Advertisement

Article

Signal Integrity Engineer’s Companion: The Wireless Signal–Part III

Part I
Part II

The Swept Spectrum Analyzer
The swept-tuned, superheterodyne spectrum analyzer is the traditional architecture that first enabled engineers to make frequency domain measurements several decades ago. Originally built with purely analog components, the swept SA has since evolved along with the applications it serves. Current-generation swept SAs now include advanced digital elements such as analog-to-digital conversion (ADC), digital signal processing (DSP), and microprocessors. However, the basic swept approach remains largely the same, and the instrument retains its role as the primary measurement tool for observing controlled RF signals. A clear advantage of a modern swept SA is its excellent dynamic range, whereby it can capture and detect a broad array of RF data.

The swept SA makes power-versus-frequency measurements by down-converting the signal of interest and sweeping it through the passband of an RBW filter. The RBW filter is followed by a detector that calculates the amplitude at each frequency point in the selected passband,as shown in Figure 10-3.

Figure 10-3 shows the measurement trade-off between frequency resolution and time. The local oscillator sweeps through a “span” of frequencies feeding the mixer. Each sweep produces sum and difference frequencies at the mixer output. The resolution filter has a bandwidth that is set to a user-selected frequency, the RBW. The narrower the filter bandwidth, the higher the resolution of the measurement and the greater the exclusion of unwanted instrument-generated noise. The RBW filter feeds the detector, which measures the spectral power at each instant in time to produce a frequency-domain display plotting spectral power against frequency. While this method can provide high dynamic range, its principal disadvantage is that it can calculate the amplitude data for only one frequency point at a time. If the RBW filters are made too narrow, the time taken to complete a sweep of the RF input is too long, and any changes in the RF input go undetected. Sweeping the analyzer over a span of frequencies or number of passbands can take considerable time. This measurement technique is based on the assumption that the analyzer can complete several sweeps without any significant changes to the signal being measured. Consequently, a relatively stable, unchanging input signal is required. If the signal changes rapidly, the change probably will be missed.

For example, the left part of Figure 10-4 shows an RBW logic analyzer sweep that is looking at frequency segment Fa while a momentary spectral event occurs at Fb. By the time the sweep arrives at segment Fb, the event has vanished and goes undetected. The RBW spectrum analyzer sweep fails to provide a trigger for the transient signal at Fb and fails to store a comprehensive record of signal behavior over time. This is an example of the classic trade-off between frequency resolution and measurement time, which is the Achilles' heel of the traditional RBW spectrum analyzer.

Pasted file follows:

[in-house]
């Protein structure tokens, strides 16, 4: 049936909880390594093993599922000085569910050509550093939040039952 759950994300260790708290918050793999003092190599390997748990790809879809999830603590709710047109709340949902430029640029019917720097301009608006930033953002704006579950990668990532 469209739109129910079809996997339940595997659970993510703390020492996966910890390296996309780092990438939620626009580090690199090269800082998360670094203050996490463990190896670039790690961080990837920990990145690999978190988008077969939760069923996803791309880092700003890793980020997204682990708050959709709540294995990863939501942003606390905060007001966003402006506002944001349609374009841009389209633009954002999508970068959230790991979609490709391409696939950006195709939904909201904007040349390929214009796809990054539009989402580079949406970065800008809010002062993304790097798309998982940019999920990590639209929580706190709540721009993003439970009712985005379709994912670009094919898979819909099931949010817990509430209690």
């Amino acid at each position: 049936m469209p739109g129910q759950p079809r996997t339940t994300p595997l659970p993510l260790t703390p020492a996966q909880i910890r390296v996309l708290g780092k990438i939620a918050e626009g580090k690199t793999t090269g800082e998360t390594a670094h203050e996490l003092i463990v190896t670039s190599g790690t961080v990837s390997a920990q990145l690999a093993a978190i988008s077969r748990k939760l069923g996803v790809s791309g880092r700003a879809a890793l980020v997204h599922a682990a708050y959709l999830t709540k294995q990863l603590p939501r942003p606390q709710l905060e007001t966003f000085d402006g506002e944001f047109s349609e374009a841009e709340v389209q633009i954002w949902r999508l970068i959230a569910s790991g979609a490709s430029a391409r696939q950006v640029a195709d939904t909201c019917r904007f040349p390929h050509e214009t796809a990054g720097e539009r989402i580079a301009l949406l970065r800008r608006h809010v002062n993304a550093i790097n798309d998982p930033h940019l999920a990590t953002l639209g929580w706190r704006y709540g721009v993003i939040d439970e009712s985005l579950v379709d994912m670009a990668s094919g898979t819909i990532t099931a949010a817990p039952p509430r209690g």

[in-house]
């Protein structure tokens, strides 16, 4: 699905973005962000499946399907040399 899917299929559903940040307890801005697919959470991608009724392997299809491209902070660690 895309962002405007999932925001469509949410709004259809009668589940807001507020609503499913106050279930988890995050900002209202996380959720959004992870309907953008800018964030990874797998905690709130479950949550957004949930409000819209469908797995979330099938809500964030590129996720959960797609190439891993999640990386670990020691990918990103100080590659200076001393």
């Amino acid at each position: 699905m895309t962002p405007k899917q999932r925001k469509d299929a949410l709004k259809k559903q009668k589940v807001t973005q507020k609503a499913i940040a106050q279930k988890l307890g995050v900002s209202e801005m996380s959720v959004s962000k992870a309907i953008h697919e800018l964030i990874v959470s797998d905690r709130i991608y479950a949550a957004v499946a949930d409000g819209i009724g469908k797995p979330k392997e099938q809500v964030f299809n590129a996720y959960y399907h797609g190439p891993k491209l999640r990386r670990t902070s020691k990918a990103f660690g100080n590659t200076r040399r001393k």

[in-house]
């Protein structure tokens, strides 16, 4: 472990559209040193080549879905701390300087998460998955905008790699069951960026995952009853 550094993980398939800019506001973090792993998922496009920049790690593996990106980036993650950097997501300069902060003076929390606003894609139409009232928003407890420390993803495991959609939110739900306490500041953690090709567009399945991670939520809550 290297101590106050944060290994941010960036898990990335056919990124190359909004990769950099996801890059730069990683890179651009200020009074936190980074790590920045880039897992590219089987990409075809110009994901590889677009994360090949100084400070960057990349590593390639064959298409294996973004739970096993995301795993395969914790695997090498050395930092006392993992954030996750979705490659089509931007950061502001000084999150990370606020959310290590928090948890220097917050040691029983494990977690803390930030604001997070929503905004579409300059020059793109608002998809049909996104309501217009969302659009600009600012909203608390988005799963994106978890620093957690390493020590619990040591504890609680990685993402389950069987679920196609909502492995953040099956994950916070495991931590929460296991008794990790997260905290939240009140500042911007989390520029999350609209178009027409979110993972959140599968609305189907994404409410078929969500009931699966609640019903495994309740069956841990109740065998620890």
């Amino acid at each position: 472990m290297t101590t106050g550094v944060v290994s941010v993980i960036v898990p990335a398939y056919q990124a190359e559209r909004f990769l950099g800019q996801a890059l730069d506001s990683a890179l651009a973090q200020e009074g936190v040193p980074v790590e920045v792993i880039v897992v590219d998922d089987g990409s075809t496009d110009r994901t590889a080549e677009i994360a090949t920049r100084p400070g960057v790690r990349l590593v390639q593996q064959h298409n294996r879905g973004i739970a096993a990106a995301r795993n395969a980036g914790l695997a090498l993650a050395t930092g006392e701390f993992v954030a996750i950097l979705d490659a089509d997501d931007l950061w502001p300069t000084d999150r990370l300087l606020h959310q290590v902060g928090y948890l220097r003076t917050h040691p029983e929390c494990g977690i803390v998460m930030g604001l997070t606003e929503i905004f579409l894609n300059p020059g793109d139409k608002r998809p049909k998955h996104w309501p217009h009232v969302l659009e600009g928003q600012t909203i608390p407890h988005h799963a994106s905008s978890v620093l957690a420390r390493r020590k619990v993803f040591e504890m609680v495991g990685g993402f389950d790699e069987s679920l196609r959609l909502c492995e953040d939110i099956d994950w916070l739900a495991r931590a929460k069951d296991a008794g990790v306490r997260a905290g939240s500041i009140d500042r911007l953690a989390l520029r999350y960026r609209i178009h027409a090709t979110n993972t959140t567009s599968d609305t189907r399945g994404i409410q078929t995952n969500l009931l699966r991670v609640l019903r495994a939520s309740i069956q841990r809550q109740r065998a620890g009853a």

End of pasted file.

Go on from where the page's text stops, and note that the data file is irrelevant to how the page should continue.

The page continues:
However, a modern swept SA is significantly faster than its traditional purely analog predecessor. Figure 10-5 shows a classic modern swept SA architecture. Traditional wide analog RBW filters have been enhanced with digital techniques to facilitate fast and accurate narrower band filtering. Nevertheless, the filtering, mixing, and amplification preceding the ADC are analog processes. When exacting narrow band-pass filters are needed, they are implemented by DSP in the stage following the ADC. However, the job of the ADC and DSP is rather demanding. In particular, nonlinearity and noise in the ADC can be a concern, and there remains a place for the analog spectrum analyzer, which is an ideal tool for eliminating these problems.

Next: The Vector Signal Analyzer

About the Authors
Dr. Geoff Lawday is Tektronix Professor in Measurement at Buckinghamshire New University, England. He delivers courses in signal integrity engineering and high performance bus systems at the University Tektronix laboratory, and presents signal integrity seminars throughout Europe on behalf of Tektronix.

David Ireland , European and Asian design and manufacturing marketing manager for Tektronix, has more than 30 years of experience in test and measurement. He writes regularly on signal integrity for leading technical journals.

Greg Edlund Senior Engineer, IBM Global Engineering Solutions division, has participated in development and testing for ten high-performance computing platforms. He authored Timing Analysis and Simulation for Signal Integrity Engineers (Prentice Hall).

Title: Signal Integrity Engineer's Companion ISBN 0131860062, Prentice Hall, Chapter 10: The Wireless Signal.

Reproduced by permission of Pearson Education, Inc., 800 East 96th Street, Indianapolis, IN 46240. Written permission from Pearson Education, Inc. is required for all other uses. The book can be purchased at: Purchase.

0 comments on “Signal Integrity Engineer’s Companion: The Wireless Signal–Part III

Leave a Reply

This site uses Akismet to reduce spam. Learn how your comment data is processed.